Big week coming up, right? The birth of our nation, stars, stripes, fireworks, cold beer, fired-up grills, pools full of kids, etc. We Americans celebrate in style.
My parents came to this country in the late 1960s from India. Like most immigrants, they have always been fiercely patriotic. “Only in America” was a reverential phrase, oft-repeated in the course of my growing up. Someone has done something marvelous, risen above circumstances, innovated, liberated, volunteered, changed careers in middle age, made something out of nothing.
Only in America.
Of course, it isn’t exactly true that America is the ONLY place one can do such things, but when you’ve entered this place with fresh eyes, as my parents did, the freedoms, opportunities, and equalities we celebrate every year on the Fourth of July occur like realities and not just abstractions.
I am fiercely proud to call myself first-generation; the first of my family to be born here. I’m fiercely grateful to my parents for the courage and sacrifice it took to come to this country (the first plane trip of my mother’s life took her to JFK International Airport: she was twenty-one years old and dressed in a sari).
To honor them, and this place, I’m going to try to remind myself that my freedom is real, as real & palpable as the slices of cool watermelon I plan to consume this weekend, and that many millions in the world thirst after the freedom I am able to take for granted every day.
As a matter of tradition, I’ll make this potato salad, which my Mom loves (her birthday is Thursday, as a matter of fact. Happy birthday, Mom! You are a badass & I love you!) We’ll drink imported beer, listen to Hindi music, & celebrate some dead-and-gone Patriots with crazy ideas and a lot of gumption, who built this thing we call democracy.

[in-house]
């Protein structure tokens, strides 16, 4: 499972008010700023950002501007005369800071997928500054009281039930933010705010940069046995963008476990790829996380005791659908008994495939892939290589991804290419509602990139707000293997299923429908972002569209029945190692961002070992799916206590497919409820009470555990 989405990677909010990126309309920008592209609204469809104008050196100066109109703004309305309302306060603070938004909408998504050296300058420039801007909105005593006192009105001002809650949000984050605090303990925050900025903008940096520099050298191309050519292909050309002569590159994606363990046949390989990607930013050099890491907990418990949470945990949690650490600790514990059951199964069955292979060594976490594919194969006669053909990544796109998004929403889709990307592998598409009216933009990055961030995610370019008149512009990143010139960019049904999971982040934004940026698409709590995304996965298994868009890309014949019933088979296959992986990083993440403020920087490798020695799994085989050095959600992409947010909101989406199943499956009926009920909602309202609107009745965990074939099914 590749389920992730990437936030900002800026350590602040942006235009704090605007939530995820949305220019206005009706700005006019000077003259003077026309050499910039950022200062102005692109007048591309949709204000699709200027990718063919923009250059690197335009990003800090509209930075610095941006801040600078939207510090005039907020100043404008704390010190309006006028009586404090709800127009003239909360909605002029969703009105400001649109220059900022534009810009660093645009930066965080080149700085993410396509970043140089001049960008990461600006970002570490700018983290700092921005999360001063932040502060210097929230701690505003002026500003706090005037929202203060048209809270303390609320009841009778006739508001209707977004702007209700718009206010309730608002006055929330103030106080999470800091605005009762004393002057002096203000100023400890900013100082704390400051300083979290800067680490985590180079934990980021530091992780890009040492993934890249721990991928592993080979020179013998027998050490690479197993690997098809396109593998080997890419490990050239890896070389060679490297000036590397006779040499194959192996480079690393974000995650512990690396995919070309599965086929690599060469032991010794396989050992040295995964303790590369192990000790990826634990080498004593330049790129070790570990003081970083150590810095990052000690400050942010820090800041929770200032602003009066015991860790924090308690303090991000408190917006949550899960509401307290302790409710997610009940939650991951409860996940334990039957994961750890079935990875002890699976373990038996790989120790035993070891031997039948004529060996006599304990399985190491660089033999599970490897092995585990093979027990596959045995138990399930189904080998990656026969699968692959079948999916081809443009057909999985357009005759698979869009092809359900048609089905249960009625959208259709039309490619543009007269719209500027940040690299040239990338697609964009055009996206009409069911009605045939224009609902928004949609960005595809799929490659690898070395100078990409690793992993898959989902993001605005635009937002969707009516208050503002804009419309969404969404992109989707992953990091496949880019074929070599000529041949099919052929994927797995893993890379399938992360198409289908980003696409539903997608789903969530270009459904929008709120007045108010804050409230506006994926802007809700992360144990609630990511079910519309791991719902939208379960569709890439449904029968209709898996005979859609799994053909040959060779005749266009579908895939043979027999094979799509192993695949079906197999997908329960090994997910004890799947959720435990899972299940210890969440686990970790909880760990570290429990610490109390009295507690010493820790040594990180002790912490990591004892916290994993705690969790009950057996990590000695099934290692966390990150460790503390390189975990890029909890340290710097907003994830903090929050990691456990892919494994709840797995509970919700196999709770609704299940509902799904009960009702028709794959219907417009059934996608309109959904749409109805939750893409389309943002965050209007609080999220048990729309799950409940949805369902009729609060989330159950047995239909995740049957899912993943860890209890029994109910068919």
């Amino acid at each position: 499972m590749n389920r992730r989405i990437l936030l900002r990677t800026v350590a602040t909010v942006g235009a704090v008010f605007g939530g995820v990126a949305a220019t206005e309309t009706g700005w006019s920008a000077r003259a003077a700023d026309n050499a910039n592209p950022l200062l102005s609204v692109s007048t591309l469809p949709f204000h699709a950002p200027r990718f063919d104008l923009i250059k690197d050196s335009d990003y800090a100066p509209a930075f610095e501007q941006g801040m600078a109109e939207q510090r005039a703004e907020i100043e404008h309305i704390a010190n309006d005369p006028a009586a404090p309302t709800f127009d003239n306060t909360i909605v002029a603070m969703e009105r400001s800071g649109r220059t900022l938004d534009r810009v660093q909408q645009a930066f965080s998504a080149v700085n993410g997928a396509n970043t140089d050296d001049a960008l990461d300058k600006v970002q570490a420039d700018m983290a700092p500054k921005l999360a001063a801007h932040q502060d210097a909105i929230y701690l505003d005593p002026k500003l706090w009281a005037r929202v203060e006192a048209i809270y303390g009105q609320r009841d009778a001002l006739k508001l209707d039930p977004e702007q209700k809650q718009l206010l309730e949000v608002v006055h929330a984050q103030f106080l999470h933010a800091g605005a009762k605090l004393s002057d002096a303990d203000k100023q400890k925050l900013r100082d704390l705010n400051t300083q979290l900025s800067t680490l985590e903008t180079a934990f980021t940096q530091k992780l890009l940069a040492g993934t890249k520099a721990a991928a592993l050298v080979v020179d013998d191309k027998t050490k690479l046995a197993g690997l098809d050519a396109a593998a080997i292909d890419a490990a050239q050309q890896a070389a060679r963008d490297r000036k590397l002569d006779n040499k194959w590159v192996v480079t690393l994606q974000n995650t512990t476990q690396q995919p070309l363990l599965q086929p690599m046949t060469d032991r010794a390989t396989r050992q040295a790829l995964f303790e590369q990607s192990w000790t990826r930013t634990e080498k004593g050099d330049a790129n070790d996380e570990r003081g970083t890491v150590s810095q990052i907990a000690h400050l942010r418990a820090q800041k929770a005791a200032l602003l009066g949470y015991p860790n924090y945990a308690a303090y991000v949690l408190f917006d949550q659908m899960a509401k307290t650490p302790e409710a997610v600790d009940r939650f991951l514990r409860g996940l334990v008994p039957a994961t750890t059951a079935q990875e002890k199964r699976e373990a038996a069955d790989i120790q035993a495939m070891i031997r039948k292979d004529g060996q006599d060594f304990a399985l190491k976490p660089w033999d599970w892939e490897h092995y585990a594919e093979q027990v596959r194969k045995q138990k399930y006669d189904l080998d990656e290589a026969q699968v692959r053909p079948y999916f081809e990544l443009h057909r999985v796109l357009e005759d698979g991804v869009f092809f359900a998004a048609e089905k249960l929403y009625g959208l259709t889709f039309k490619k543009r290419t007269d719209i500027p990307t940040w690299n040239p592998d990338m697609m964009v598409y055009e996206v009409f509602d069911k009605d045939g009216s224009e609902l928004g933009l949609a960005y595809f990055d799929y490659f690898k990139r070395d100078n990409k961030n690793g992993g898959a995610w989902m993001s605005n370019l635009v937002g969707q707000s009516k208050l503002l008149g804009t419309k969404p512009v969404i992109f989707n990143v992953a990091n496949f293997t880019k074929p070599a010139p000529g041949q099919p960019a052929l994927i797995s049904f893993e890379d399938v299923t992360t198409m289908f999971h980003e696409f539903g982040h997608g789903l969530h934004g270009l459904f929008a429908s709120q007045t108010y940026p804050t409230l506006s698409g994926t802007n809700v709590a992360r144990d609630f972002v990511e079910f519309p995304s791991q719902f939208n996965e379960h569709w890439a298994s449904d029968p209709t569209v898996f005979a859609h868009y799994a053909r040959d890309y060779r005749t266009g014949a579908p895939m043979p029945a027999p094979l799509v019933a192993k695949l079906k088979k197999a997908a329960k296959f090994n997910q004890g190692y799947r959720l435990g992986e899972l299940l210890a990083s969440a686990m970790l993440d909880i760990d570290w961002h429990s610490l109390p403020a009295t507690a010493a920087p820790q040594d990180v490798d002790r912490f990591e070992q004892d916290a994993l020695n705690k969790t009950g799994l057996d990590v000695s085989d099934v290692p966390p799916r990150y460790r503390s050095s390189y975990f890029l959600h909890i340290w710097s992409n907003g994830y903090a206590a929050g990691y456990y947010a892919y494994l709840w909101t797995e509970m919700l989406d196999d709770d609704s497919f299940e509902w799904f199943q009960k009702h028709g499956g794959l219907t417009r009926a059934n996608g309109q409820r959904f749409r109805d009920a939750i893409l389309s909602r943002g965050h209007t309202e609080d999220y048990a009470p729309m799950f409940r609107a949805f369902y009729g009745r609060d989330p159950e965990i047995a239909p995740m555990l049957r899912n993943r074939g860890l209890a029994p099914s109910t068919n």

Only in America. And thank goodness for that.
SUMMER CLASSICS SERIES: POTATO SALAD
There are infinite variations on this, of course, whereby you could include a couple of chopped, hard-boiled eggs or crumble in some cooked bacon, but I like to keep my potato salad nice & simple. ‘Cause I’m old school like that.*
2-3 lb. red potatoes, scrubbed
½ of a red onion, diced
2-3 stalks celery, diced
4-5 tiny or 1-2 big dill pickles, diced
¾ cup mayonnaise (not the fake stuff! puh-lease not the fake stuff!)
½ cup Dijon mustard (not the yellow stuff! puh-lease not the yellow stuff!)
a big handful of fresh dill, chopped
salt & pepper, to taste
Place the potatoes in a large pot & cover with cold water. Bring the water to a boil & cook potatoes until fork-tender, between 15-20 minutes depending on potato size. Drain & cool potatoes before chopping them into fork-friendly cubes.
This really couldn’t be easier. Place all of the ingredients (except s&p) in a bowl—mix carefully until everything’s evenly distributed. I like to use a spatula for this part so as not to upset the taters too much.
Taste-teste and add salt, pepper, maybe more dill if necessary. Be sure to refrigerate if you’re not serving right away.
*Remember those little old men at the end of The Incredibles? “No school like the old school!”
***GIVEAWAY UPDATE*** Thanks to all who entered; we love hearing about everyone’s doggies, and were tempted to just send you all treats! However, the random number generator did not suffer from such emotional entanglements & chose commenters 10 & 11, Cheryl & Christy, as our lucky recipients. They’ll be receiving their treats later this week. We promise to do this again soon, and in the meantime, urge you to give the recipe a try yourselves. xx, BJG